Description - Indian Traffic by Parama Roy
The continual, unpredictable and often violent "traffic" between identities in colonial and postcolonial India is the focus of Parama Roy's book. Mimicry has been commonly recognized as an important colonial model of bourgeois/elite subject formation and Roy examines its place in the exchanges between South Asian and British, Hindu and Muslim, female and male, and subaltern and elite actors. Roy draws on a variety of sources - religious texts, novels, travelogues, colonial archival documents, and films - making her book genuinely interdisciplinary. She explores the ways in which questions of originality and impersonation function, not just for "western" or "westernized" subjects, but across a range of identities. For example, Roy considers the Englishman's fascination with "going native," an Irishwoman's assumption of Hindu feminine celibacy, Gandhi's impersonation of femininity, and a Muslim actress's emulation of a Hindu/Indian mother goddess. Familiar works by Richard Burton and Kipling are given fresh treatment, as are topics such as the "muscular Hinduism" of Swami Vivekananda.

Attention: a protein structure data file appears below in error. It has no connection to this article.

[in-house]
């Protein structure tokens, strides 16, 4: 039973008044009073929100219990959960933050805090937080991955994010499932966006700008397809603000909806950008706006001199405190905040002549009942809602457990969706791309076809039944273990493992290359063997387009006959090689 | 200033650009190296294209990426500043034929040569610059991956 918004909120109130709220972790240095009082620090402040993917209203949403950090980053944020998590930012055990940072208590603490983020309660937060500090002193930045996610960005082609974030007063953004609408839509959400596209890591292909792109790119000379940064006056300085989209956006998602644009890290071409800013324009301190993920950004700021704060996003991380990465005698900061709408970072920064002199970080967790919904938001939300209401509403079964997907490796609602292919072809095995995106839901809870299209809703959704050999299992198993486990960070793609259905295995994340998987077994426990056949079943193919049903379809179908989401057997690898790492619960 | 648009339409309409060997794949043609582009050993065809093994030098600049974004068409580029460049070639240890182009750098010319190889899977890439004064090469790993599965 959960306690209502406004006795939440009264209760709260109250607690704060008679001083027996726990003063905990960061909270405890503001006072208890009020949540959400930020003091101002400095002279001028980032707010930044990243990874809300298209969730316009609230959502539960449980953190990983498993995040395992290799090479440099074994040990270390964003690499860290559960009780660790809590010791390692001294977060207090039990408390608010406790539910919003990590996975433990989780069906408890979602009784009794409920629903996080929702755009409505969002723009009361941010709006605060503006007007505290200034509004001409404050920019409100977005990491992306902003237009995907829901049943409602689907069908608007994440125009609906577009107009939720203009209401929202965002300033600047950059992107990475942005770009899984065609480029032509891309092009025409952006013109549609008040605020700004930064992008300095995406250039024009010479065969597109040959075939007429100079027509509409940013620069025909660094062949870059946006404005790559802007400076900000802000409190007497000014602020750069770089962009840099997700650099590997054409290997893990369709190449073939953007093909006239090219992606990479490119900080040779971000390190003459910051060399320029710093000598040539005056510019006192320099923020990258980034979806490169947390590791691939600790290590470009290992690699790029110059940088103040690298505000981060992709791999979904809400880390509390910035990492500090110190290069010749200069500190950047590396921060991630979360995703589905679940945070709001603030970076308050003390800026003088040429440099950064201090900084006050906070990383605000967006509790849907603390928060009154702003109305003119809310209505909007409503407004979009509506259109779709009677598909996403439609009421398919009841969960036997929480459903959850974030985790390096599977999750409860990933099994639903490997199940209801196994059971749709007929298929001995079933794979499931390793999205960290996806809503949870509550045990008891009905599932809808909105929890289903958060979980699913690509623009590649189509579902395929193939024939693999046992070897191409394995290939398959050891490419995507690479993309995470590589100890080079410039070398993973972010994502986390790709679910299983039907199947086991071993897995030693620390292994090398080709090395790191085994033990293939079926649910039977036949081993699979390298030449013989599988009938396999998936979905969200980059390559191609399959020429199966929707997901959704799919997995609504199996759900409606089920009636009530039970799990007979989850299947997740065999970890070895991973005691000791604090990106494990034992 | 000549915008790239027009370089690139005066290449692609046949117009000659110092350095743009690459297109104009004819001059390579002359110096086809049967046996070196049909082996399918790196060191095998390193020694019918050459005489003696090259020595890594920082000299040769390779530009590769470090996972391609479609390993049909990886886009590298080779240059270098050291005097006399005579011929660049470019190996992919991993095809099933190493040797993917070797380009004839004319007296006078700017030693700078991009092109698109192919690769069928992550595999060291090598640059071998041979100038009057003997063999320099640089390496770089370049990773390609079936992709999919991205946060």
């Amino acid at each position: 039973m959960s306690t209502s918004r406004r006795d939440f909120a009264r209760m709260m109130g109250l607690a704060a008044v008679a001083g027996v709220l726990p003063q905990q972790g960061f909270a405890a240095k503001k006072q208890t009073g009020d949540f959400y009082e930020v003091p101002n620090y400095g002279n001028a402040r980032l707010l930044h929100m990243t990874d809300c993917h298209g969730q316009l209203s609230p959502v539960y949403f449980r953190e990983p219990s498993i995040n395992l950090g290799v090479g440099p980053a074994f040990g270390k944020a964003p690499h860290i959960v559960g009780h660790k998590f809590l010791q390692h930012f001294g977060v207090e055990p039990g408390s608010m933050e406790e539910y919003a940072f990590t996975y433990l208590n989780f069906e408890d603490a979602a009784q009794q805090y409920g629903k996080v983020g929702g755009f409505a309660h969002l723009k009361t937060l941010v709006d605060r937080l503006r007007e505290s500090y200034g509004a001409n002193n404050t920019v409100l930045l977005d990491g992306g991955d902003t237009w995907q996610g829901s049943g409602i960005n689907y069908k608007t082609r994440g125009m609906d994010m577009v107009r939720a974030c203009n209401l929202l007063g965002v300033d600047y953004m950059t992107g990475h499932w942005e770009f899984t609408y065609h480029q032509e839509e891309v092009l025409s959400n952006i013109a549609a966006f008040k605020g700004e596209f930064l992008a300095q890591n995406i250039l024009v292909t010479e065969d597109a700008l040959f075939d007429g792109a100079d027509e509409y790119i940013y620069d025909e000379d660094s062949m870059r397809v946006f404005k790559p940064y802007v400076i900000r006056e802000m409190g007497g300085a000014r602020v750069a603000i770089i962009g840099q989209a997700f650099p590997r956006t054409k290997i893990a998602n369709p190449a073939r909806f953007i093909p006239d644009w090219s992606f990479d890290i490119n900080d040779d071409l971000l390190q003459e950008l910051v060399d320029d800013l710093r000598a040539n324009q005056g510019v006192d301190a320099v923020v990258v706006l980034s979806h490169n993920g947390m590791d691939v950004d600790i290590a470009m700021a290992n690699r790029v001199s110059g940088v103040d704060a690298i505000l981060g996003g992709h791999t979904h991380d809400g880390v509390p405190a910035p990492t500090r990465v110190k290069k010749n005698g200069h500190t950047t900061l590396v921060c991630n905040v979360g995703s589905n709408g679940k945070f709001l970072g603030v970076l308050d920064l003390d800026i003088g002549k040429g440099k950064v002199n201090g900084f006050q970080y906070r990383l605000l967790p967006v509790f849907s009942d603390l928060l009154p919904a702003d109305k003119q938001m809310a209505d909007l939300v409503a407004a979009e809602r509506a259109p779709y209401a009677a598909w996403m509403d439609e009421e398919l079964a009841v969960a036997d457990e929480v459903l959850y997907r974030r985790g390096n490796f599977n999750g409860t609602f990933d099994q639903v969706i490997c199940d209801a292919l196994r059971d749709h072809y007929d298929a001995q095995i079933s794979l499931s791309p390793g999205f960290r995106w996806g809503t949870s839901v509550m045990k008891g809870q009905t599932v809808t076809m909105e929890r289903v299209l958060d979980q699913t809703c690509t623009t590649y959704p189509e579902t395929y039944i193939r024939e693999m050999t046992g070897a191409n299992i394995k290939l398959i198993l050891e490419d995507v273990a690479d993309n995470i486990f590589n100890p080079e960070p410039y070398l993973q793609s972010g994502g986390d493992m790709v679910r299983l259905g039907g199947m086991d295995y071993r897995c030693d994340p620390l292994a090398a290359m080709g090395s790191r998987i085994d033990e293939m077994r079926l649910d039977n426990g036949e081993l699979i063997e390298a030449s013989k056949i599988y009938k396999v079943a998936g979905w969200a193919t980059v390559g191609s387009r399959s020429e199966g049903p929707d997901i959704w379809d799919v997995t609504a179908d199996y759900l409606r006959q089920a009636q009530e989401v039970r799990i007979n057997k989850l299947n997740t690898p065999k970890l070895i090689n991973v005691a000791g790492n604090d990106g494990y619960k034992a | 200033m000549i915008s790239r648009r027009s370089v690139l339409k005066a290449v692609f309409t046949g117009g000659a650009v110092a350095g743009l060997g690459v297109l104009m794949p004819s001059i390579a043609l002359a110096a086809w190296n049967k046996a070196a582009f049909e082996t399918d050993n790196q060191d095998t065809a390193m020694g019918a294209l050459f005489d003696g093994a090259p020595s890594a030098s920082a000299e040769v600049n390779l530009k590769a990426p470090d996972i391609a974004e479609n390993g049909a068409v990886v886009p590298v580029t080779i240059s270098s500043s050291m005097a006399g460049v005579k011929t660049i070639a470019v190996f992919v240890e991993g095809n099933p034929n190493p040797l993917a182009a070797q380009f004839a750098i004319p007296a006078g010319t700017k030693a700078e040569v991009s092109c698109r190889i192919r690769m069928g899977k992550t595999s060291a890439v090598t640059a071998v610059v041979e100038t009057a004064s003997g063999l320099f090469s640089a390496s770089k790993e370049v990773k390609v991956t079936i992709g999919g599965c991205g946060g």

This book aims to demonstrate that questions of originality and impersonation are in the forefront of both the colonial and the conceptual identity of South Asian postcolonial theory itself.
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(229mm x 152mm x 19mm)
University of California Press
Publisher: University of California Press
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Author Biography - Parama Roy
Parama Roy is Associate Professor of English at the University of California, Riverside.